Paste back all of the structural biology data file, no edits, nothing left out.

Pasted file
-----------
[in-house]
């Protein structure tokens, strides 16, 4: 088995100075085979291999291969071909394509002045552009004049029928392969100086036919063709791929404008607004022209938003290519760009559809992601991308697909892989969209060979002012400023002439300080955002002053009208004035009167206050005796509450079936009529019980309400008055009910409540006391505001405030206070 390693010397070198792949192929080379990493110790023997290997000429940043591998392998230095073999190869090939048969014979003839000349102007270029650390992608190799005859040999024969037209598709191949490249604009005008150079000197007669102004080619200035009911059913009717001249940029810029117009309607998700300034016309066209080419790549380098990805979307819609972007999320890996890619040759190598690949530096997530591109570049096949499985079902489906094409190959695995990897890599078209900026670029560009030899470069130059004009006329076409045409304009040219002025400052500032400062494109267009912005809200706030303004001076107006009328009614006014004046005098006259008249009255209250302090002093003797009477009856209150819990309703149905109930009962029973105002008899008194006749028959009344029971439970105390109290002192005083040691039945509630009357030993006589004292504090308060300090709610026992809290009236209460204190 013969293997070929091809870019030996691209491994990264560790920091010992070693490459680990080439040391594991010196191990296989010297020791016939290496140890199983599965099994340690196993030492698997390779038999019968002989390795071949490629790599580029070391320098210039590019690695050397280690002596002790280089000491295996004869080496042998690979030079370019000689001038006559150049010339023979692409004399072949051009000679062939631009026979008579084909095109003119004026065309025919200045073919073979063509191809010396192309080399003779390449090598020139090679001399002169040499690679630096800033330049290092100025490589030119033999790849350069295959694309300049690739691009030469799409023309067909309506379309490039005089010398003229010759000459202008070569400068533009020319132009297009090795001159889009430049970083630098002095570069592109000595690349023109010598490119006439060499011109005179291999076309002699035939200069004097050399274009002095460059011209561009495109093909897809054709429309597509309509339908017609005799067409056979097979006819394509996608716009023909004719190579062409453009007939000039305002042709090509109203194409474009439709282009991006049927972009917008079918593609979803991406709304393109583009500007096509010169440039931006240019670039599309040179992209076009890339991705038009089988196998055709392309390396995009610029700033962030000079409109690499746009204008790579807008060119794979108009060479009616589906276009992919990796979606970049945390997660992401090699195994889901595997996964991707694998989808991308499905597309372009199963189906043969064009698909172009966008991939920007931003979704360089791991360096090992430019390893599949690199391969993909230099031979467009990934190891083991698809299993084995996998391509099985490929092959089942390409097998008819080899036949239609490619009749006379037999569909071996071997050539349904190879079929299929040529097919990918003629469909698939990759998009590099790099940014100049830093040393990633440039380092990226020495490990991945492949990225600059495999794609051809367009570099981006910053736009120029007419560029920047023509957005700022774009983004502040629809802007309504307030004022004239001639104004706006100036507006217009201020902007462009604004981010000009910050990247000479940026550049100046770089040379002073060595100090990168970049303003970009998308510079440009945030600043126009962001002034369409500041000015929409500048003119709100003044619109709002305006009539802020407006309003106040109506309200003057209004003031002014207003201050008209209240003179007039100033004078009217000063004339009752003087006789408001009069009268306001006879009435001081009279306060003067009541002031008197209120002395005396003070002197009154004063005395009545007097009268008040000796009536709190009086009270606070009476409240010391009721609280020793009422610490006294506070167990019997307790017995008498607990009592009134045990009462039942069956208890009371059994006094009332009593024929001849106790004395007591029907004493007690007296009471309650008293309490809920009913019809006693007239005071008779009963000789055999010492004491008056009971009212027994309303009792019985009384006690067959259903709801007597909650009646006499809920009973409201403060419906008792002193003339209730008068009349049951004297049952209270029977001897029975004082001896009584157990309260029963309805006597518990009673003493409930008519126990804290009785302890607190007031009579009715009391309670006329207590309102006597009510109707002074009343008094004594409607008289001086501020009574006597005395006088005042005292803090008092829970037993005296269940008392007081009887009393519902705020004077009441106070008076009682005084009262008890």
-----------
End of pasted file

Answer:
[in-house]
């Protein structure tokens, strides 16, 4: 088995100075085979291999291969071909394509002045552009004049029928392969100086036919063709791929404008607004022209938003290519760009559809992601991308697909892989969209060979002012400023002439300080955002002053009208004035009167206050005796509450079936009529019980309400008055009910409540006391505001405030206070 390693010397070198792949192929080379990493110790023997290997000429940043591998392998230095073999190869090939048969014979003839000349102007270029650390992608190799005859040999024969037209598709191949490249604009005008150079000197007669102004080619200035009911059913009717001249940029810029117009309607998700300034016309066209080419790549380098990805979307819609972007999320890996890619040759190598690949530096997530591109570049096949499985079902489906094409190959695995990897890599078209900026670029560009030899470069130059004009006329076409045409304009040219002025400052500032400062494109267009912005809200706030303004001076107006009328009614006014004046005098006259008249009255209250302090002093003797009477009856209150819990309703149905109930009962029973105002008899008194006749028959009344029971439970105390109290002192005083040691039945509630009357030993006589004292504090308060300090709610026992809290009236209460204190 013969293997070929091809870019030996691209491994990264560790920091010992070693490459680990080439040391594991010196191990296989010297020791016939290496140890199983599965099994340690196993030492698997390779038999019968002989390795071949490629790599580029070391320098210039590019690695050397280690002596002790280089000491295996004869080496042998690979030079370019000689001038006559150049010339023979692409004399072949051009000679062939631009026979008579084909095109003119004026065309025919200045073919073979063509191809010396192309080399003779390449090598020139090679001399002169040499690679630096800033330049290092100025490589030119033999790849350069295959694309300049690739691009030469799409023309067909309506379309490039005089010398003229010759000459202008070569400068533009020319132009297009090795001159889009430049970083630098002095570069592109000595690349023109010598490119006439060499011109005179291999076309002699035939200069004097050399274009002095460059011209561009495109093909897809054709429309597509309509339908017609005799067409056979097979006819394509996608716009023909004719190579062409453009007939000039305002042709090509109203194409474009439709282009991006049927972009917008079918593609979803991406709304393109583009500007096509010169440039931006240019670039599309040179992209076009890339991705038009089988196998055709392309390396995009610029700033962030000079409109690499746009204008790579807008060119794979108009060479009616589906276009992919990796979606970049945390997660992401090699195994889901595997996964991707694998989808991308499905597309372009199963189906043969064009698909172009966008991939920007931003979704360089791991360096090992430019390893599949690199391969993909230099031979467009990934190891083991698809299993084995996998391509099985490929092959089942390409097998008819080899036949239609490619009749006379037999569909071996071997050539349904190879079929299929040529097919990918003629469909698939990759998009590099790099940014100049830093040393990633440039380092990226020495490990991945492949990225600059495999794609051809367009570099981006910053736009120029007419560029920047023509957005700022774009983004502040629809802007309504307030004022004239001639104004706006100036507006217009201020902007462009604004981010000009910050990247000479940026550049100046770089040379002073060595100090990168970049303003970009998308510079440009945030600043126009962001002034369409500041000015929409500048003119709100003044619109709002305006009539802020407006309003106040109506309200003057209004003031002014207003201050008209209240003179007039100033004078009217000063004339009752003087006789408001009069009268306001006879009435001081009279306060003067009541002031008197209120002395005396003070002197009154004063005395009545007097009268008040000796009536709190009086009270606070009476409240010391009721609280020793009422610490006294506070167990019997307790017995008498607990009592009134045990009462039942069956208890009371059994006094009332009593024929001849106790004395007591029907004493007690007296009471309650008293309490809920009913019809006693007239005071008779009963000789055999010492004491008056009971009212027994309303009792019985009384006690067959259903709801007597909650009646006499809920009973409201403060419906008792002193003339209730008068009349049951004297049952209270029977001897029975004082001896009584157990309260029963309805006597518990009673003493409930008519126990804290009785302890607190007031009579009715009391309670006329207590309102006597009510109707002074009343008094004594409607008289001086501020009574006597005395006088005042005292803090008092829970037993005296269940008392007081009887009393519902705020004077009441106070008076009682005084009262008890």